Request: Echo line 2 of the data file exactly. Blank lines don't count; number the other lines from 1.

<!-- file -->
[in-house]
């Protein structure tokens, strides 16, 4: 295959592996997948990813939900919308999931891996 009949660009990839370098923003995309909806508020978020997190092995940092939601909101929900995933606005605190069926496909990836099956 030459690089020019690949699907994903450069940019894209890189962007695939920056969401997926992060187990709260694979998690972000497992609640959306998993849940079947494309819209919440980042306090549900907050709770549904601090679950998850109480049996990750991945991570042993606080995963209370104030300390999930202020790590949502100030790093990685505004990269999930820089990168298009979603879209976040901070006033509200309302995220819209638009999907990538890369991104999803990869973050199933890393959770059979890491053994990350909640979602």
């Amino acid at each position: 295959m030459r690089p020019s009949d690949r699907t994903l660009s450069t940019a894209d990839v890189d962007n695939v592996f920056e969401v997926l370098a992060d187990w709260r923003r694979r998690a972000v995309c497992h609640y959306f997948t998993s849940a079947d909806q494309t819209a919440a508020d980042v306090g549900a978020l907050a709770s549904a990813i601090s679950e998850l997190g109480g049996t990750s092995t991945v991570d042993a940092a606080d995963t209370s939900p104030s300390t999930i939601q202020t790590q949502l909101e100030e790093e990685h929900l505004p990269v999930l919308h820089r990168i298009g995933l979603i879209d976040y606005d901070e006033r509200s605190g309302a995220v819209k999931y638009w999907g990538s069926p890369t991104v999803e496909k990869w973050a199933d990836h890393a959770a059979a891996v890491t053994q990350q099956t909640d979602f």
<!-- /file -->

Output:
């Protein structure tokens, strides 16, 4: 295959592996997948990813939900919308999931891996 009949660009990839370098923003995309909806508020978020997190092995940092939601909101929900995933606005605190069926496909990836099956 030459690089020019690949699907994903450069940019894209890189962007695939920056969401997926992060187990709260694979998690972000497992609640959306998993849940079947494309819209919440980042306090549900907050709770549904601090679950998850109480049996990750991945991570042993606080995963209370104030300390999930202020790590949502100030790093990685505004990269999930820089990168298009979603879209976040901070006033509200309302995220819209638009999907990538890369991104999803990869973050199933890393959770059979890491053994990350909640979602």